If you could save $10,000 in one year without sleeping in your car or living on Ramen noodles would you give it a try? How much savings is actually made will vary from family to family but after calculating what the average family spends on most items, the savings could add up to over $10,000 in one year.
1. Eat at Home
The amount of money we spend on take-out and restaurant meals each year is staggering. Last year the Daily Mail reported that the average American spends $900 annually on take-out. Planning out meals, buying food in bulk, and eating entirely at home for one year will save the family an estimated $3,000.
2. Ditch the Department Store
It’s amazing how a sweater that a child in India will be lucky to get a dollar to make is still worth only a few dollars after you wear it once and stick it in your garage sale. But between these stops it’s worth $100 on a fancy mannequin in a department store? The Goodwill and the Salvation Army are a few places to find quality clothing at next to nothing prices. Give up the mall and department stores for one year and the average family will save about $2,000.
3. Scale Back on Birthday and Holiday Spending
This doesn’t mean we shouldn’t celebrate holidays and special events. Not spending as much money may even help us to appreciate the true meaning of holidays. The average family spends $750 on Christmas gifts annually. Add in birthday parties and gifts throughout the year and the number goes up to about $1,000.
4. Do Your Own Beauty Treatments
Give up the facials, manicures, spray tans, waxing, and eyebrow design. Most of these things you can do yourself at home with products from your local drugstore for a fraction of the cost. Most of us would save around $500 a year by skipping the salon.
5. Give up Vacations for a Year
This doesn’t mean you shouldn’t take a relaxing break from work, just that it isn’t necessary to drop thousands of dollars every year for flights and hotel rooms. Plan a shorter vacation closer to home or visit relatives you haven’t seen in years. In 2010 an American Express survey stated that the average family would spend about $4,000 on a summer vacation.
6. Cut Back on Car Insurance
If your car is paid off consider purchasing only liability insurance. You may also want to raise your deductable. Doing each of these things could save up to $500 a year.
7. Disconnect Your Landline
Every year more people are canceling their landline service and using only a cell phone. Eliminating this monthly bill and the sometimes hidden fees that come along with it can add up to substantial savings. Most landlines cost between $25 and $30 a month. This comes to about $300 each year.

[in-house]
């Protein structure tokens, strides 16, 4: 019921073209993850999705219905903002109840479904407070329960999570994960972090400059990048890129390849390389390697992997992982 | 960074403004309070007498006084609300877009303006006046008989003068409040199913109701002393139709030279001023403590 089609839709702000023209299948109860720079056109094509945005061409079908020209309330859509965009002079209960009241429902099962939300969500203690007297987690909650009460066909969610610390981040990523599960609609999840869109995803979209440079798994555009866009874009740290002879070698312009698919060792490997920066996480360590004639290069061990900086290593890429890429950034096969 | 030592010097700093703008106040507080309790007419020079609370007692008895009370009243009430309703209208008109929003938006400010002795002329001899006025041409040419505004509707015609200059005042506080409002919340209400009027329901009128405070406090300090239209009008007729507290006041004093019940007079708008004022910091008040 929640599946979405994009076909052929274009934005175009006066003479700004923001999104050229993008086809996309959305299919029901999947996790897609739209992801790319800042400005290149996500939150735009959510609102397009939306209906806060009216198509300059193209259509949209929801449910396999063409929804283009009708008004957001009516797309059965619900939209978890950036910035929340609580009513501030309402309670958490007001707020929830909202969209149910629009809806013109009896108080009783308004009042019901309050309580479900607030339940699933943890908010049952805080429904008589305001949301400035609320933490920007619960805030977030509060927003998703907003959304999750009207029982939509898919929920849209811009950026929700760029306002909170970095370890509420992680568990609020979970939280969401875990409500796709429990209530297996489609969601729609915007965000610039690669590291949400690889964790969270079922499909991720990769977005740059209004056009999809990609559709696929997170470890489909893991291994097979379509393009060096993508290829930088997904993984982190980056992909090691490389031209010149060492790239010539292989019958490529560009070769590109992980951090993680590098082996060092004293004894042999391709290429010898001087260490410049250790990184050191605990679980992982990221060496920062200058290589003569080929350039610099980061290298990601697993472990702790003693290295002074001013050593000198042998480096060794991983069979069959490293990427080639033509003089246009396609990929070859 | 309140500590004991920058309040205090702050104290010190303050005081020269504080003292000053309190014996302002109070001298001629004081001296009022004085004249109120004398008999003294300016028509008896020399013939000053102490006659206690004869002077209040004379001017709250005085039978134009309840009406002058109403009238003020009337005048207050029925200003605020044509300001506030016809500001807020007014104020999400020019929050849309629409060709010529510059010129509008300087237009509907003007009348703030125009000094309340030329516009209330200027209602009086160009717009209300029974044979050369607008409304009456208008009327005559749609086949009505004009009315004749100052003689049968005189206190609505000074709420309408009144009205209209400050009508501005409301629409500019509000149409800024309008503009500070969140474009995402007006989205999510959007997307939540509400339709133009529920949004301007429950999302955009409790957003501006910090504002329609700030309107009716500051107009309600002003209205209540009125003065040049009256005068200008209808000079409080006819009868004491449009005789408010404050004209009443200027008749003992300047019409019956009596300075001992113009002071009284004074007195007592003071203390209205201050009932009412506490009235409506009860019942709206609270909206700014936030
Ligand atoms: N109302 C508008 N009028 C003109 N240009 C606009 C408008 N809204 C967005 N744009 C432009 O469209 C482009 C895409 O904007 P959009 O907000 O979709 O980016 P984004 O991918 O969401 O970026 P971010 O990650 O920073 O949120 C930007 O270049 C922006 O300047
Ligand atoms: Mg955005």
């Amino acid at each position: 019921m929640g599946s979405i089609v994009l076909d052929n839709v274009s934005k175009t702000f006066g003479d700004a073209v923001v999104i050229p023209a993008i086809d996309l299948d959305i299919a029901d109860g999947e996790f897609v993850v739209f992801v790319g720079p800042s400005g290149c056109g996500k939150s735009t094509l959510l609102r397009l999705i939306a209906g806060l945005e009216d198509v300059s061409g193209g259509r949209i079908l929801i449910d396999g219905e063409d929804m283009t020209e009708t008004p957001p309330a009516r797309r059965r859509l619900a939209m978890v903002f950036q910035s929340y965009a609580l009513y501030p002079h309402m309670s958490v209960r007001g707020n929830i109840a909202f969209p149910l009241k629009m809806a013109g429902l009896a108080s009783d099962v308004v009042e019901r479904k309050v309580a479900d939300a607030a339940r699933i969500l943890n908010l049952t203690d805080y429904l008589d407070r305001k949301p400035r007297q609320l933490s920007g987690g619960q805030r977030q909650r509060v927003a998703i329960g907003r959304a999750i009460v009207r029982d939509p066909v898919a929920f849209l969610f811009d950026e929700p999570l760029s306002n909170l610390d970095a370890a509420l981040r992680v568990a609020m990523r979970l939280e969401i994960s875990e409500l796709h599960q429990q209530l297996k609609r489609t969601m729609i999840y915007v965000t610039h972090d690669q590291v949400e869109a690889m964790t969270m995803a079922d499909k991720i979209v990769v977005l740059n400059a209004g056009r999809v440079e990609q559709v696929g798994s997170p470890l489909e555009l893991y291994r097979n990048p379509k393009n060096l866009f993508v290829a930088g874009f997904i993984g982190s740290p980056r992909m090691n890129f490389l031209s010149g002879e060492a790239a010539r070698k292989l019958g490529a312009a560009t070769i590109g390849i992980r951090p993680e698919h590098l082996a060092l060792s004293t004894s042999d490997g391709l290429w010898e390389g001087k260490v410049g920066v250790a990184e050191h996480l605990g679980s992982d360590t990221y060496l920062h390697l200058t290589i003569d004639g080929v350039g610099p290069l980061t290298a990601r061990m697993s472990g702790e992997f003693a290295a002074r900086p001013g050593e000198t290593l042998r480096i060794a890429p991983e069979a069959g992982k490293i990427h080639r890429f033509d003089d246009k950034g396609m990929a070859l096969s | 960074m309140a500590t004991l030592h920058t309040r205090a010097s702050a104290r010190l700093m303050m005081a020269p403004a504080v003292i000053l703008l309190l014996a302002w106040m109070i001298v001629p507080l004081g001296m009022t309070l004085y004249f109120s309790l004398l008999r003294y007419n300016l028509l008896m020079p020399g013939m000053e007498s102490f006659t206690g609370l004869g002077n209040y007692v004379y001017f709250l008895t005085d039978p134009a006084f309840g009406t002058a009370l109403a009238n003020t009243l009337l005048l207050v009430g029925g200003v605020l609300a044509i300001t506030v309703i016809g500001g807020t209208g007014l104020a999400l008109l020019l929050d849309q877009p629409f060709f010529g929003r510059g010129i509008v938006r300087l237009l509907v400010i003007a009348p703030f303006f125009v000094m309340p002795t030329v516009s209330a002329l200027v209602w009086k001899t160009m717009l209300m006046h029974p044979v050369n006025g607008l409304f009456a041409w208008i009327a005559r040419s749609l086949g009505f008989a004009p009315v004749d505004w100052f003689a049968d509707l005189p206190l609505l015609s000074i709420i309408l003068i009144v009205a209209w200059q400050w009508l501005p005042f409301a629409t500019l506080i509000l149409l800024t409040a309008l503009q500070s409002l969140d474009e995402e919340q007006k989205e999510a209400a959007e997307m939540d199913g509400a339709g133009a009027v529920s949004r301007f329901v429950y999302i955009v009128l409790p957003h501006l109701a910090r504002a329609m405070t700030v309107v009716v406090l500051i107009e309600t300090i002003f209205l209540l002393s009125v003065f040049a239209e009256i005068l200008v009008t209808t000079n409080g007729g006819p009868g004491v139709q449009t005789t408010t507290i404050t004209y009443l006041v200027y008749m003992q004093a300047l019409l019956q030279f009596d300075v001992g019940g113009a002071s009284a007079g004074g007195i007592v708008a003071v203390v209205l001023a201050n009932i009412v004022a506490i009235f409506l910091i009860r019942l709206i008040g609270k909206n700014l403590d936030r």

8. Become a Teetotaler
While there are health benefits of drinking in moderation, buying even a six pack of beer or a bottle of wine each week can make a big dent in your budget. The average American family spends about $500 on alcohol.
9. Skip the Lottery Tickets
It’s estimated that low income families spend approximately 9 percent of their income on lottery tickets each year. This comes to $645. While middle class Americans might not spend that much, spending anything is too much when you consider the odds of ever winning more money than you spend in tickets is overwhelmingly not in your favor.
10. Get Rid of Cable, Movies, and Expensive Entertainment
With the price of an average movie ticket close to $10, a couple that visits the movie theater once a week for a year will spend over a $1,000. Add popcorn, candy, and a couple of kids and the costs rise dramatically. Cable costs vary, but it’s not unusual to pay $100 per month for cable. Pick a few good movies to go to each year and check out the rest at the public library for free. There are other items we often pay too much for that fall under the category of entertainment and recreation, such as concerts, sporting events, and gym memberships. Go jogging and bike riding in the park for exercise and enjoy the free concerts most cities promote during the summer months. Altogether the average American family spends about $2,000 each year on movies, cable, and other forms of entertainment.
While all of the above doesn’t apply to everyone and cutting back on all 10 may not be realistic, most of us have several items on the list we could definitely reduce or do away with entirely. Realizing that an extra $5,000 to $10,000 each year could be spent on paying off the mortgage, saving for retirement, or put toward a college education, may be enough inspiration to make all of us jump on the frugal bandwagon.